HI Mr Mann
I am sorry to hear your wife is focusing on her scalp and damaging her hair when she scratches it.Skin picking is a comparatively common type of behaviour in people with various types of dementia. It is, as Carol says, important to get a accurate diagnosis to exclude skin conditions and diseases, side effects to any medication she may be on that can cause itching, and a number of other diseases that may contribute to skin picking.
Because people with dementia have increasing trouble expressing themselves and their needs it is important for caregivers to try to interpret the behavior. In that way it can often be stopped by redirect their attention to more satisfying passtime.
In studies caregivers report a number of causes for this type of behaviour. It is variously described as one that diminishes anxiety, as an attempt to gain, control, be involved in a meaningful activity, and as a means to gain social contact with others.
The behavior will change as her dementia progresses, but it is worth redirecting her to activities she enjoys and increase your interactions with her at these times.
I hope this is helpful
Alll my best wishes
Thanks for your reply and your valued advice. We have been discussing the subject at our Memory Cafe' this afternoon and it seem to be a fairly common activity. I really appreciate your input and will share your advice with the Cafe' at the next meeting.
I am so pleased that you have a forum to share tips to improve the care of loved ones with dementia. The Memory Cafe sounds such a great, friendly way of doing that. All my best wishes to you and your friends there.
Thank you so much for your interest, we use a Memory Cafe' in Lostwithiel in Cornwall and their format is to provide activities for the "sufferers"(for want of a better description) after introductory tea & cake etc and then to seperate the carers for a discussion group meeting and to bring along specialist on various subjects from time to time. As a carer I find this the most useful source of help and assistance that I can find. The Lostwithiel format has proved to be very popular and is being used as a model by other groups forming in the area, needless to say that it's popularity is attracting people such as myself from outlying towns like St Austell, Liskeard etc and even Plymouth.
I thought this may interest you as you are so involved yourself.
Best wishes abd kind regards
Your wife has a vascular dementia. Vascular dementia is also known as multi-infarct dementia. This type of dementia is caused by blockages in the brain’s blood supply. Vascular dementia can be caused by a series of mini-strokes that cause damage to the brain over and over again. The damage caused to the brain can cause symptoms such as confusion and agitation, problems with language and memory, unsteady gait, causing falls, urinary frequency, urgency or incontinence, personality and mood changes.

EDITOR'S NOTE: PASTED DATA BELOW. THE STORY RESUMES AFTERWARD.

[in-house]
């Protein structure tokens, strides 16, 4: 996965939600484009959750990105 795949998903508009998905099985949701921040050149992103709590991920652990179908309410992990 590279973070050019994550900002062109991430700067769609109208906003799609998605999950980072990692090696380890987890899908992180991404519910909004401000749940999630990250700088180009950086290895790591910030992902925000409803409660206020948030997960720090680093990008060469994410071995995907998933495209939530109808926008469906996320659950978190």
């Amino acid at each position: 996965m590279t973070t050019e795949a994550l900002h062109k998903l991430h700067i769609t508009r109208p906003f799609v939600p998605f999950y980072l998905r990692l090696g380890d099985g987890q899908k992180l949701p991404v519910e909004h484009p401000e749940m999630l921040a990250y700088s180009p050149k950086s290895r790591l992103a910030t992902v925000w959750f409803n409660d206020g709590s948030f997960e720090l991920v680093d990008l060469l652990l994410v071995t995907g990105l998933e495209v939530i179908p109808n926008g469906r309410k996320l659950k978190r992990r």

You inquired if your wife’s behavior of constantly scratching her scalp is a common behavior with those with dementia. Every individual who has this disease is different, although some can experience repetitive anxious behaviors, like your wife. Since she is scratching her scalp causing hair damage, I would seek medical consultation, to rule out if this behavior is due to a medical condition. First, have her evaluated by her primary physician, and that doctor can refer her to a dermatologist if this is deemed a skin issue. Your wife’s condition can be serious and extends beyond the aesthetic. If your wife has open sores on scalp and picks at her skin with dirty hands, she can introduce an infection into her body, which can be hazardous to her health. You should also consider behavioral interventions to distract her with in the meanwhile. If she is kept busy, and she is allowed to expend her energy in a safe, healthy manner, she may not spend her time picking at her scalp. Find activities that you think she may like, which will require the use of her hands. Folding, gardening, mixing cooking ingredients, and coloring are good examples. In addition, you can put hand mittens on her along with keeping her nails short, to decrease her from scratching her scalp. Combining medical and behavioral interventions will hopefully decrease or stop her scratching altogether.
Thank you for your very useful information I will act upon it to try to resolve the problem.
People with dementia will often pick at something that is bothering them. My mother-in-law would pick her skin until it became infected. It's was a challenge to keep them covered and comfortable so they'd heal. It seems to be an obsessive/compulsive behavior.
I'd ask a dermatologist about something for her scalp which may itch. Scalp itching can be caused by lack of B vitamins as well as dandruff and other issues. There’s an over-the-counter product for itchy scalp called Scalpicin, and a weak vinegar solution can help some people, but it’s best to check with a dermatologist first.
I'd also ask the doctor in charge of her dementia is there's anything he or she can suggest. If your wife can be distracted from this habit for awhile, and any itching is stopped, she may quit.
Thanks for your advice the scratching has only caused broken hair so far and not damaged the skin but it is clear that it could develop that way. I'll follow your suggestions and hope we can improve the situation.